I was always very familiar with my maternal grandmother's siblings. (Nina Smith Grisso) Since these were the children of my great grandmother (Estella Smith) with whom I spent my childhood, it is only natural that I either knew them first hand or heard many, many stories about them. My maternal grandfather's siblings (Bert Grisso) were not as familiar, but I could always name them. On my dad's side, my maternal grandmother was Nina. It was easy to remember her siblings because she was an only child...like me. She went on to have eight children...unlike me. I always was certain this was not a family tradition I planned to carry on. The family I could never keep straight was my paternal grandfather's siblings.
(Albert Wright) Only in recent years have I been able to make much sense of these five children of Charles and Jenni Wright. I have discovered numerous second cousins from this branch and even am Facebook friends with some of them. The Wright side of my family is my projected topic for next winter.
I mention all of this because I have noticed my own kids get my aunts and uncles confused just like I did my dad's aunts and uncles. Searching 4th great grandparents and beyond is fascinating to me, but I think I also should try to help my kids and my grandchildren understand some of the memories I have This might help them a little. Granted, these stories seem too new for genealogy posts and yet what could be a better forum. After all, Cousins is also for them.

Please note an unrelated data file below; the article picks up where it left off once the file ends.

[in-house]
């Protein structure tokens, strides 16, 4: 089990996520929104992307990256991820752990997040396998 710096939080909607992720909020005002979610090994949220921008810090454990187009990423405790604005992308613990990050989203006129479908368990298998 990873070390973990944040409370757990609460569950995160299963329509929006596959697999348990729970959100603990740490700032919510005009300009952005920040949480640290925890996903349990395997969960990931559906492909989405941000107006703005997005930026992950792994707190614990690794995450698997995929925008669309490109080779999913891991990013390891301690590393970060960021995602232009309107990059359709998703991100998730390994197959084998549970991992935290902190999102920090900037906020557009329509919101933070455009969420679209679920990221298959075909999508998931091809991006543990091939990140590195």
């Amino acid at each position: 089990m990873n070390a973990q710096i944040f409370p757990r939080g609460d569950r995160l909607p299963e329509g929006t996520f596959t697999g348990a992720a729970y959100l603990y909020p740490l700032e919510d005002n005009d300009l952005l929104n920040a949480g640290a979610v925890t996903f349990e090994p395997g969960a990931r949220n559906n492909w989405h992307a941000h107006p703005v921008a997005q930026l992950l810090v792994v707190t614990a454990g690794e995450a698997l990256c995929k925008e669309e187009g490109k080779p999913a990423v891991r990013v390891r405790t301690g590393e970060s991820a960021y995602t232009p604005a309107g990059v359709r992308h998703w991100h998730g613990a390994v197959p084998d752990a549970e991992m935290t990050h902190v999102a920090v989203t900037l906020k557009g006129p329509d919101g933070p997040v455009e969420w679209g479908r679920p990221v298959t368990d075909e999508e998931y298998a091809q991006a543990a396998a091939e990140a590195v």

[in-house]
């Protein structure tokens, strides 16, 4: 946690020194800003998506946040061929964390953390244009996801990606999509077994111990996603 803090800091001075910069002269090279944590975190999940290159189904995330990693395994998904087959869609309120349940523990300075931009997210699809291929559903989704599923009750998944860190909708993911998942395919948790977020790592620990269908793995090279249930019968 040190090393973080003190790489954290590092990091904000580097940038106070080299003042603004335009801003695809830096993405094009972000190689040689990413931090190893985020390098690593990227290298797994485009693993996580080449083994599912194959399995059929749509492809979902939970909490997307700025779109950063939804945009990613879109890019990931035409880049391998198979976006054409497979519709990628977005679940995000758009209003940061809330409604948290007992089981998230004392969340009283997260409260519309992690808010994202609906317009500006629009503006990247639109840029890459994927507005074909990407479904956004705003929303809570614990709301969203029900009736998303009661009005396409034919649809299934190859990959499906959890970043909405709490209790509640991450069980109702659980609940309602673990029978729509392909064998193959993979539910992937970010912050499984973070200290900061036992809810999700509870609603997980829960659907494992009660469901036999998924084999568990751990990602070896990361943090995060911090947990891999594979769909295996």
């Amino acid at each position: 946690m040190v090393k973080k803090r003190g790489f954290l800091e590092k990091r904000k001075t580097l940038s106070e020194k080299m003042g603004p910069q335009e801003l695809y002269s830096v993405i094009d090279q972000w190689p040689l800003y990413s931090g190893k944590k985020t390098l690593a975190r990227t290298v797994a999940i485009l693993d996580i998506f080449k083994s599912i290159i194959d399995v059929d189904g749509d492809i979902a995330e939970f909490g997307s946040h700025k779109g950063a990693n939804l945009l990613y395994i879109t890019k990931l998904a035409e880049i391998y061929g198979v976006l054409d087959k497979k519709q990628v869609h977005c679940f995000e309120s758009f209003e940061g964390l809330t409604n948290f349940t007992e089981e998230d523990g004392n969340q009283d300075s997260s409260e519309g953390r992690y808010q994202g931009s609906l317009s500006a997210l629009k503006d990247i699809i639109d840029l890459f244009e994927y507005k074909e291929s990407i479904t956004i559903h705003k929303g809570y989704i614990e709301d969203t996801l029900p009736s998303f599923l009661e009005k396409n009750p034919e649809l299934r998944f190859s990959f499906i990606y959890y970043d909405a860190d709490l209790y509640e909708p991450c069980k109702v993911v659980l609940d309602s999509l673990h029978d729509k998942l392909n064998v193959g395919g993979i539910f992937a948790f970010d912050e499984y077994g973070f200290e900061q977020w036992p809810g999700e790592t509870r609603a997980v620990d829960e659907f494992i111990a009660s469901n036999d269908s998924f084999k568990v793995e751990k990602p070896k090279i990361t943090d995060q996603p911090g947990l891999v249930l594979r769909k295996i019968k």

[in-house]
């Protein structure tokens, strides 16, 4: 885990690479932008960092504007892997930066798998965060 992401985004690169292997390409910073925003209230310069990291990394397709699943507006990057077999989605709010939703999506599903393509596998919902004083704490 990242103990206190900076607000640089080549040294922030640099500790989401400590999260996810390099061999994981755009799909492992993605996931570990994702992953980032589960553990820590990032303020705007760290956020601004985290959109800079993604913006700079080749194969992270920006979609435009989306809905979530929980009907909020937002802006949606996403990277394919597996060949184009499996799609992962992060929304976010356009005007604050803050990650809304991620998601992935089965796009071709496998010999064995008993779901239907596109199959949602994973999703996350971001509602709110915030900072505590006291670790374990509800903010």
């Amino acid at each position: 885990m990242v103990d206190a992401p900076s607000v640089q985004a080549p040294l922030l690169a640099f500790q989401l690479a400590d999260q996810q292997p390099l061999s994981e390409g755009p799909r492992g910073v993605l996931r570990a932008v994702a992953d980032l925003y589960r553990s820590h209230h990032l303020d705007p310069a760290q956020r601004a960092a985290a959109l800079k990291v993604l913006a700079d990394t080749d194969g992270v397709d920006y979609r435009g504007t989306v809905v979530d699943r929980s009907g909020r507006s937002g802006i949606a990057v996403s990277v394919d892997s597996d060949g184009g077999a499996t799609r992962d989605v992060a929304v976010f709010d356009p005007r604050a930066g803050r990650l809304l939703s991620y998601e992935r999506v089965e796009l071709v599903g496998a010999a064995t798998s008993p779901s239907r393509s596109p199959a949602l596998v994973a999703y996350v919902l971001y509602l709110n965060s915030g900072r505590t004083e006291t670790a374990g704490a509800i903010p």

My dad was the oldest of eight kids. I knew them all well. The first of dad's siblings to pass away was my Uncle Al in 1994. Do not confuse Uncle Al Wright with Uncle Al Tubra who was married to Dad's sister, my Aunt Bonnie. This Uncle Al was named Albert Wright Jr. after his father. I always thought it odd that it was the second son to be named for the father.
Albert Wright Jr. married Norma Seely. They had three children, my first cousins. These cousins, like all of my cousins, were younger than me. A few days ago I received word that Aunt Norma died on Oct. 23. She had been a resident of Idaho for decades and had recently moved to Oregon where she could be better cared for by one of her daughters.
Anyway, my fondest memories of Uncle Al and Aunt Norma were when they lived under our walnut tree. The walnut tree was next to the garage on our farm (The Sixty). They lived in a trailer house under the tree. I have no idea how long they lived there. Their oldest child was a new baby so I loved to go see her. I think I was only about five or six. I remember Aunt Norma using the wringer washing machine on our porch and making crass remarks about big bossomed women and wringer washing machines. It was a bit much for my innocent little ears. They moved west eventually and I only saw them when they came for family visits. Maybe I didn't know them as well as I think, but my parents always spoke lovingly about them. I knew they were special. For me, I have wonderful childhood memories of them when they lived under the walnut tree in our yard.
Rest In Peace, Aunt Norma.